So, why does he slip out of the top 10? Position. Safeties just aren't at the premium pass-rushers, playmakers or edge protectors are.

    Maybe that is changing, though. The Seattle Seahawks proved you can win with great safeties, as the Legion of Boom shut down the most prolific passing offense in NFL history to win the Super Bowl this year.

Tight End Eric Ebron, North Carolina

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    So, we have a defensive lineman, a wide receiver, offensive lineman, linebacker and a defensive back who are seemingly beyond reproach. If you look at tight end in this draft, you have to consider North Carolina's Eric Ebron a prospect every team should love, too.

    He has the most glaring weakness of those featured in this slideshow. Ebron is not a great in-line blocker, by all accounts. But, like the New Orleans Saints' Jimmy Graham, you are not going to be picking or paying Ebron to block.

    Let's go back to The Times of Trenton's Mark Eckel's No. 1 draft skeptic, the "not-afraid-to-say-what’s-on-his-mind personnel man" who even found fault in the consensus top overall prospect, Jadeveon Clowney:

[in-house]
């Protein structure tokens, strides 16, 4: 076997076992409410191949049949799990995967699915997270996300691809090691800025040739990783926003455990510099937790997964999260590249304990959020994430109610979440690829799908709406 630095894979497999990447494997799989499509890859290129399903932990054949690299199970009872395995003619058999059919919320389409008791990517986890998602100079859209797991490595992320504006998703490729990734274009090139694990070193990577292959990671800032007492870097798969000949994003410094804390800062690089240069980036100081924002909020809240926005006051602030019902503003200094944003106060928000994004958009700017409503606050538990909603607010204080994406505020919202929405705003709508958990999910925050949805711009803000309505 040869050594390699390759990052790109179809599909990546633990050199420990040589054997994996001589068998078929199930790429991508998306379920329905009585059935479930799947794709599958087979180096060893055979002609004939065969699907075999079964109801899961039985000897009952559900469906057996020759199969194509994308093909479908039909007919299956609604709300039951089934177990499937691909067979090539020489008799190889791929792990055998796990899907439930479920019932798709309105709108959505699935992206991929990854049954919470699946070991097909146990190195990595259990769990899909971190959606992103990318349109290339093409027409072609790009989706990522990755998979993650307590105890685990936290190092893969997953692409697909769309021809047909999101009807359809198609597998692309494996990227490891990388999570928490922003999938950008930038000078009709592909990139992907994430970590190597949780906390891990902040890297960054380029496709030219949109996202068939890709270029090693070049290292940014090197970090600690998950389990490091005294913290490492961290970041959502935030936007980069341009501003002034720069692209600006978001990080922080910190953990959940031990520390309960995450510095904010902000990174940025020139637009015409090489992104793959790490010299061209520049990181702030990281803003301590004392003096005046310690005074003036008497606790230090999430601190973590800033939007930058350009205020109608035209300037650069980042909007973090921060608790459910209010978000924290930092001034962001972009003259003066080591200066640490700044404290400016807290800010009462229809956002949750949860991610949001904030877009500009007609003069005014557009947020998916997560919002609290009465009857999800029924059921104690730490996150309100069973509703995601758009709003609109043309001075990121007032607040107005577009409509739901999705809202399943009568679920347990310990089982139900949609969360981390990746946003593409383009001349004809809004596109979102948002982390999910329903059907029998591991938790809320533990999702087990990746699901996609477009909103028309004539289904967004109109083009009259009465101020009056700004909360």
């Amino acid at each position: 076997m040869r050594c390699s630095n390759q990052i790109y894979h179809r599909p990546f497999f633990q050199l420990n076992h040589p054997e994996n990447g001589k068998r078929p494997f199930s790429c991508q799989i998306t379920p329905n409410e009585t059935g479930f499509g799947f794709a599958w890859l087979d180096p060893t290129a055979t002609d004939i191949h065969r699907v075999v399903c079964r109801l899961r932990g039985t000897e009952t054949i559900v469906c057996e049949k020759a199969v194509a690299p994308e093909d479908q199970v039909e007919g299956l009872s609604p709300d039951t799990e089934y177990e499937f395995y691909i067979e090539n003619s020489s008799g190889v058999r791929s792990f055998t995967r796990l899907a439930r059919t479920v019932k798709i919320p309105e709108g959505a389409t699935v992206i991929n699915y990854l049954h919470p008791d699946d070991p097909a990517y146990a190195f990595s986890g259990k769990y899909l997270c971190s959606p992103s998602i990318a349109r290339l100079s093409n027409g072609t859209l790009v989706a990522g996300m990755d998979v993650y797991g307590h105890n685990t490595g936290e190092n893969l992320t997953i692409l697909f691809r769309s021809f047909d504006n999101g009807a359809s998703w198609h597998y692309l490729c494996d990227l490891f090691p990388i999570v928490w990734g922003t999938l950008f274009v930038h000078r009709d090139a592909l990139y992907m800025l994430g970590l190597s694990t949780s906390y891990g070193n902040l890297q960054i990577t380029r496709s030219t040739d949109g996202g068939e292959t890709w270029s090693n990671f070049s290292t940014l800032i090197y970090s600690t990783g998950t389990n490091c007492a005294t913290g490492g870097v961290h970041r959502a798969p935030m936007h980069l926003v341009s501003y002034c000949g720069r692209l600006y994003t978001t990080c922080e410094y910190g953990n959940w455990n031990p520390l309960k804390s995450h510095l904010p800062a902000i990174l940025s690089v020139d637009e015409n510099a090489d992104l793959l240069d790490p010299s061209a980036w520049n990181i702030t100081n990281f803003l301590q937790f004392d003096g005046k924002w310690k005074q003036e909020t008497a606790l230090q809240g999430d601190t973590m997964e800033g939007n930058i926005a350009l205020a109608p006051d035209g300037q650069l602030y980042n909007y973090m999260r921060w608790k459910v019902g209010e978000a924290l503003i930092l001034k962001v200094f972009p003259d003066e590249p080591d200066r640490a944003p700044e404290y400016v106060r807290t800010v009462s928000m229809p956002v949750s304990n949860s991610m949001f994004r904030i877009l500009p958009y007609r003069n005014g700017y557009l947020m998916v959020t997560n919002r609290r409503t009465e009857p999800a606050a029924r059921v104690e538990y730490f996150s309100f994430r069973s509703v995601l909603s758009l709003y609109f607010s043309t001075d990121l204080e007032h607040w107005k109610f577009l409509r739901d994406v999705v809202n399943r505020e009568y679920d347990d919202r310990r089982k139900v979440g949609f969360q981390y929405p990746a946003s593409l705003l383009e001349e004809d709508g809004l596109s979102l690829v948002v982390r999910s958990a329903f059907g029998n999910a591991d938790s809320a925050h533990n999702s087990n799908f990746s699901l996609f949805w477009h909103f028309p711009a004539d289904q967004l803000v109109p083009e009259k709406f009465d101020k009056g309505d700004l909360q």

It's actually a bad year for tight ends. There's nobody even close to (Tyler) Eifert (a first-rounder last year). (Zach) Ertz (a second-rounder last year) is better than these guys.

    (Ebron is) completely overrated, and he's a pain in the (butt). And don't ask him to block anybody, because he's not going to do it.

    We consider this akin to critiquing Michael Jordan for being a poor baseball player. Ebron is a pass-catching tight end and clearly the best one of a weak class.

    You can find fault with every prospect, perhaps, but you won't find talents at their positions like the six in this slideshow just anywhere.

     

    Eric Mack, one of the giants among fantasy writers, was the Fantasy Football Lead Writer for Bleacher Report this past season. He is now an NFL featured writer here. Follow him on Twitter, where you can ask him endless questions about your team, rip him for his content and even challenge him to a head-to-head fantasy game.